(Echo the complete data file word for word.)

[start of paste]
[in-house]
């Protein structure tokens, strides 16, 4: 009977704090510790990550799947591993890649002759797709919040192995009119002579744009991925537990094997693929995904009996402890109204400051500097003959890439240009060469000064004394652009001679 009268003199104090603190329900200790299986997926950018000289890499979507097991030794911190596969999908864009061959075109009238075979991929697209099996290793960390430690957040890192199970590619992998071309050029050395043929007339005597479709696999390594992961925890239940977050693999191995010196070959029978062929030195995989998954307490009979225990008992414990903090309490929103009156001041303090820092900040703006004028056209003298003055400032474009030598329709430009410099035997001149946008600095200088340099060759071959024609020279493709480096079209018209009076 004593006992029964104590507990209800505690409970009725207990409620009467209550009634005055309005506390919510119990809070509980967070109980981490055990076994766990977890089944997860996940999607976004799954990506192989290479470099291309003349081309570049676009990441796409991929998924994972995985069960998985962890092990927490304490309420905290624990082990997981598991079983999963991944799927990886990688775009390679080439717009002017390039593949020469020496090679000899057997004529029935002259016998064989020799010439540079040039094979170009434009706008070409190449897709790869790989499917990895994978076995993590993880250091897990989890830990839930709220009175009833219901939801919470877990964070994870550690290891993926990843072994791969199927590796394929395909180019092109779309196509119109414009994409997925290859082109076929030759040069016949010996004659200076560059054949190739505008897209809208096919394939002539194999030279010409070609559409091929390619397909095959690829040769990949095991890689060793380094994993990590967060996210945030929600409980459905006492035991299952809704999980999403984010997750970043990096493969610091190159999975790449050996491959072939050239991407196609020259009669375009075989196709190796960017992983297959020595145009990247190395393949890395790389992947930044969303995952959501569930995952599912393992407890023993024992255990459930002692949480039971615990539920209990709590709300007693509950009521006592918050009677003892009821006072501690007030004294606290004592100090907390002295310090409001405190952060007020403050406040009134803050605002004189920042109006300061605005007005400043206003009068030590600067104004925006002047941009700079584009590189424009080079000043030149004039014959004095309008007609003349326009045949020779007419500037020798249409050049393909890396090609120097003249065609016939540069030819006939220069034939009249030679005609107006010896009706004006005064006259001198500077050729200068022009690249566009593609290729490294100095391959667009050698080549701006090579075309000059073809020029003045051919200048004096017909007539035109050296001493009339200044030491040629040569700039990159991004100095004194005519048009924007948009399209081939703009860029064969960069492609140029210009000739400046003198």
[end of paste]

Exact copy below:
[in-house]
């Protein structure tokens, strides 16, 4: 009977704090510790990550799947591993890649002759797709919040192995009119002579744009991925537990094997693929995904009996402890109204400051500097003959890439240009060469000064004394652009001679 009268003199104090603190329900200790299986997926950018000289890499979507097991030794911190596969999908864009061959075109009238075979991929697209099996290793960390430690957040890192199970590619992998071309050029050395043929007339005597479709696999390594992961925890239940977050693999191995010196070959029978062929030195995989998954307490009979225990008992414990903090309490929103009156001041303090820092900040703006004028056209003298003055400032474009030598329709430009410099035997001149946008600095200088340099060759071959024609020279493709480096079209018209009076 004593006992029964104590507990209800505690409970009725207990409620009467209550009634005055309005506390919510119990809070509980967070109980981490055990076994766990977890089944997860996940999607976004799954990506192989290479470099291309003349081309570049676009990441796409991929998924994972995985069960998985962890092990927490304490309420905290624990082990997981598991079983999963991944799927990886990688775009390679080439717009002017390039593949020469020496090679000899057997004529029935002259016998064989020799010439540079040039094979170009434009706008070409190449897709790869790989499917990895994978076995993590993880250091897990989890830990839930709220009175009833219901939801919470877990964070994870550690290891993926990843072994791969199927590796394929395909180019092109779309196509119109414009994409997925290859082109076929030759040069016949010996004659200076560059054949190739505008897209809208096919394939002539194999030279010409070609559409091929390619397909095959690829040769990949095991890689060793380094994993990590967060996210945030929600409980459905006492035991299952809704999980999403984010997750970043990096493969610091190159999975790449050996491959072939050239991407196609020259009669375009075989196709190796960017992983297959020595145009990247190395393949890395790389992947930044969303995952959501569930995952599912393992407890023993024992255990459930002692949480039971615990539920209990709590709300007693509950009521006592918050009677003892009821006072501690007030004294606290004592100090907390002295310090409001405190952060007020403050406040009134803050605002004189920042109006300061605005007005400043206003009068030590600067104004925006002047941009700079584009590189424009080079000043030149004039014959004095309008007609003349326009045949020779007419500037020798249409050049393909890396090609120097003249065609016939540069030819006939220069034939009249030679005609107006010896009706004006005064006259001198500077050729200068022009690249566009593609290729490294100095391959667009050698080549701006090579075309000059073809020029003045051919200048004096017909007539035109050296001493009339200044030491040629040569700039990159991004100095004194005519048009924007948009399209081939703009860029064969960069492609140029210009000739400046003198």